half moon battery

Half Moon Battery

Little Dennis Blockhouse

Little Dennis Blockhouse


Pendennis Castle was built as a consequence of international tensions between England, France and the Holy Roman Empire in the final years of the reign of King Henry VIII. Traditionally the Crown had left coastal defences to the local lords and communities, only taking a modest role in building and maintaining fortifications, and while France and the Empire remained in conflict with one another, maritime raids were common but an actual invasion of England seemed unlikely. In 1533, Henry broke with Pope Paul III in order to annul the long-standing marriage to his wife, Catherine of Aragon and remarry. Catherine was the aunt of Charles V, the Holy Roman Emperor, and he took the annulment as a personal insult. This resulted in France and the Empire declaring an alliance against Henry in 1538, and the Pope encouraging the two countries to attack England. An invasion of England appeared certain. In response, Henry issued an order, called a "device", in 1539, giving instructions for the "defence of the realm in time of invasion" and the construction of forts along the English coastline.


The stretch of water known as Carrick Roads at the mouth of the River Fal was an important anchorage serving shipping arriving from the Atlantic and the Mediterranean. A small gun tower, called the Little Dennis Blockhouse, was built in 1539 overlooking the entrance, and plans were made to protect the anchorage further with five additional castles. In the event, only two of these were constructed, Pendennis and St Mawes Castle, positioned on each side of Carrick Roads and able to provide overlapping fire across the water. John Killigrew, a prominent member of the local Cornish gentry, probably oversaw the construction of Pendennis; it was built on his land and he was appointed as its first captain. The Killigrews controlled the castle for several decades, with John Killigrew's son and grandson continuing in turn as the captain there until 1605. The captains of Pendennis frequently argued with those of St Mawes and in 1630 a legal dispute broke out about the rights to search and detain incoming shipping: both castles argued that they had a traditional right to do so. The Admiralty eventually issued a compromise, proposing that the castles share the searching of the traffic.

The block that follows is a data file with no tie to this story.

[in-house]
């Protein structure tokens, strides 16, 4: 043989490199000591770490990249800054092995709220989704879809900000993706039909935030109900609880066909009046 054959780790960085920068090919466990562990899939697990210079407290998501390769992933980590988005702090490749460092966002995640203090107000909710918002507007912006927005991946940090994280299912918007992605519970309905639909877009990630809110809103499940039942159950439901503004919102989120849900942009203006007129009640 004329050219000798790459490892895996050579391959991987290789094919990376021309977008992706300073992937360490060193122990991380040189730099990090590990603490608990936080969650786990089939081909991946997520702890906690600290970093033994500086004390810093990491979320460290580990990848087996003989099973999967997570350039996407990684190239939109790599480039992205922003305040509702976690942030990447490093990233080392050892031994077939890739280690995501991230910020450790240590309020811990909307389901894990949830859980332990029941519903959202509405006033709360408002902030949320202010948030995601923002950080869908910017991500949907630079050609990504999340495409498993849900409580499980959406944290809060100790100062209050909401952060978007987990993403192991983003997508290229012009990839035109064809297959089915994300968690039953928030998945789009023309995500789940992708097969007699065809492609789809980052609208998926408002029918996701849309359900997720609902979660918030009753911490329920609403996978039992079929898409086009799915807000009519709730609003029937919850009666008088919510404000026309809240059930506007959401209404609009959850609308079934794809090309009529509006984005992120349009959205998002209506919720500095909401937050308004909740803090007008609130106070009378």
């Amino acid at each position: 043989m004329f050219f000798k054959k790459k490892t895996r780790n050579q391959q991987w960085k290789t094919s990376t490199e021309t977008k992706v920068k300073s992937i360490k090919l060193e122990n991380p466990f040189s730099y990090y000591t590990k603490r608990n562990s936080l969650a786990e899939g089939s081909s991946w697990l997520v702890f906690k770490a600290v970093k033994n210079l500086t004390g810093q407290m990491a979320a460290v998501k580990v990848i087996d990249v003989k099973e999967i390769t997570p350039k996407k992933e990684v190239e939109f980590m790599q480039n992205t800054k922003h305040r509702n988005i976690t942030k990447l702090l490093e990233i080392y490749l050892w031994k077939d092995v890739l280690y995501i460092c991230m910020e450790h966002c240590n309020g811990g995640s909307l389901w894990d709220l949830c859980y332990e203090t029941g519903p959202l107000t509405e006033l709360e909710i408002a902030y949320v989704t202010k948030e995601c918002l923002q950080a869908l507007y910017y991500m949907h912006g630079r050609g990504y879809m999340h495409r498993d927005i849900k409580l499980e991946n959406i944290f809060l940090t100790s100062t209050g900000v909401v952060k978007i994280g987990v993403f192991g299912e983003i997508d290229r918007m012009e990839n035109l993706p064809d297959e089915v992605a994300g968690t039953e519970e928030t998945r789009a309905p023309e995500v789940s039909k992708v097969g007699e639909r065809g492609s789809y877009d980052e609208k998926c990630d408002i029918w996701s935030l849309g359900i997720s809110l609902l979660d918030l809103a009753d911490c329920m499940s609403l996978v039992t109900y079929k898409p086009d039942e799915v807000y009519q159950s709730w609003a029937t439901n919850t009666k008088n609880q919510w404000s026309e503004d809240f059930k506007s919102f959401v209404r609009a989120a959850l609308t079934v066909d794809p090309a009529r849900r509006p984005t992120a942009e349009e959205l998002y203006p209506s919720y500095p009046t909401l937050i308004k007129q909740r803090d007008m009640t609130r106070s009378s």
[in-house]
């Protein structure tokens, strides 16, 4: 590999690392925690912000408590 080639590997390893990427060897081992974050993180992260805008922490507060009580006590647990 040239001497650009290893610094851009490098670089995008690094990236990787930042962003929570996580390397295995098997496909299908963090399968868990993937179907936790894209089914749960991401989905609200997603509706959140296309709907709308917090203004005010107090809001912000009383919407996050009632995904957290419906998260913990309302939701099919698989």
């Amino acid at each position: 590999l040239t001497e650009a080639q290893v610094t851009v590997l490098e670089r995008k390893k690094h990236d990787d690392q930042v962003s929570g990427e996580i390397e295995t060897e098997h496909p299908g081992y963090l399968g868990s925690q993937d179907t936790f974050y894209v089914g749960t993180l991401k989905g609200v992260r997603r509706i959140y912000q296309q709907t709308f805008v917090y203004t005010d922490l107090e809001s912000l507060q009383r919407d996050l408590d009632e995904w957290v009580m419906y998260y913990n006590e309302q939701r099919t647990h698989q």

Meanwhile, a lasting peace with France was made in 1558 and the initial invasion threat passed. The Spanish threat to the south-west of England became more serious, however, and war broke out in 1569. As a result, a defensive earthwork was constructed north-west of the castle to protect it against an attack from the land, and an additional gun battery facing upriver was installed alongside the blockhouse. Pendennis had a garrison of 100 men in 1578, and could have mustered around 500 men in 1596, while in 1599 it was reportedly guarded by 200 soldiers. The Spanish threat continued; raiding parties destroyed the Killigrews' family home at Arwenack in 1593, and four Spanish ships attacked the towns along the coast in 1595. In 1597 a Spanish fleet with 20,000 men set out to assault Pendennis and invade England, only being prevented from landing by bad weather. The failed attack caused considerable concern inside government and the Privy Council were informed that the castle was not sufficient to prevent a Spanish landing along the coast. A subsequent review carried out by Sir Nicholas Parker, Sir Walter Raleigh and Sir Ferdinando Gorges recommended that the castle's defences should be significantly extended. The military engineer Paul Ive constructed an Italian-styled ring of earthworks, embrasures, bastions and a stone-revetted ditch around the original Henrician castle between 1597 and 1600, using a team of 400 local workers, costing around £80 a week in wages.In the early 1600s England was at peace and Pendennis was neglected; reportedly the garrison's pay was two years in arrears, forcing them to gather limpets from the shoreline for food.